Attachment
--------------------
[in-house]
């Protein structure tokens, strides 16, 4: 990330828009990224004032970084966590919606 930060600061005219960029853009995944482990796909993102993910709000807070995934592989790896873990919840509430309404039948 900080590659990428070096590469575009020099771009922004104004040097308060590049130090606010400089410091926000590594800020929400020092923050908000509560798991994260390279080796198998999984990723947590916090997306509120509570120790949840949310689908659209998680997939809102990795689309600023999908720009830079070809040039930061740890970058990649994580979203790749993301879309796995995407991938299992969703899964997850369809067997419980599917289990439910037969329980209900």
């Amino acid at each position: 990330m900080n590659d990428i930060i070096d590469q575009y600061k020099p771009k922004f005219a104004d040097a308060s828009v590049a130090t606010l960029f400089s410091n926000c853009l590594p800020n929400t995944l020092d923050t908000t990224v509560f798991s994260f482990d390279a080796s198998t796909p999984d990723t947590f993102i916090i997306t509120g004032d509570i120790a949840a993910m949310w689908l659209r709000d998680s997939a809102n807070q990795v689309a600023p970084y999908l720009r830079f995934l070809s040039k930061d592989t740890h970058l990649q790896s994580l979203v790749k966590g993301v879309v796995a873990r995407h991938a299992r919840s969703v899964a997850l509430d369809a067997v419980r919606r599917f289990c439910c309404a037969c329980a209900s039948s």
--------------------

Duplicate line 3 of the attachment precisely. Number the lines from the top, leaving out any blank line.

């Amino acid at each position: 990330m900080n590659d990428i930060i070096d590469q575009y600061k020099p771009k922004f005219a104004d040097a308060s828009v590049a130090t606010l960029f400089s410091n926000c853009l590594p800020n929400t995944l020092d923050t908000t990224v509560f798991s994260f482990d390279a080796s198998t796909p999984d990723t947590f993102i916090i997306t509120g004032d509570i120790a949840a993910m949310w689908l659209r709000d998680s997939a809102n807070q990795v689309a600023p970084y999908l720009r830079f995934l070809s040039k930061d592989t740890h970058l990649q790896s994580l979203v790749k966590g993301v879309v796995a873990r995407h991938a299992r919840s969703v899964a997850l509430d369809a067997v419980r919606r599917f289990c439910c309404a037969c329980a209900s039948s």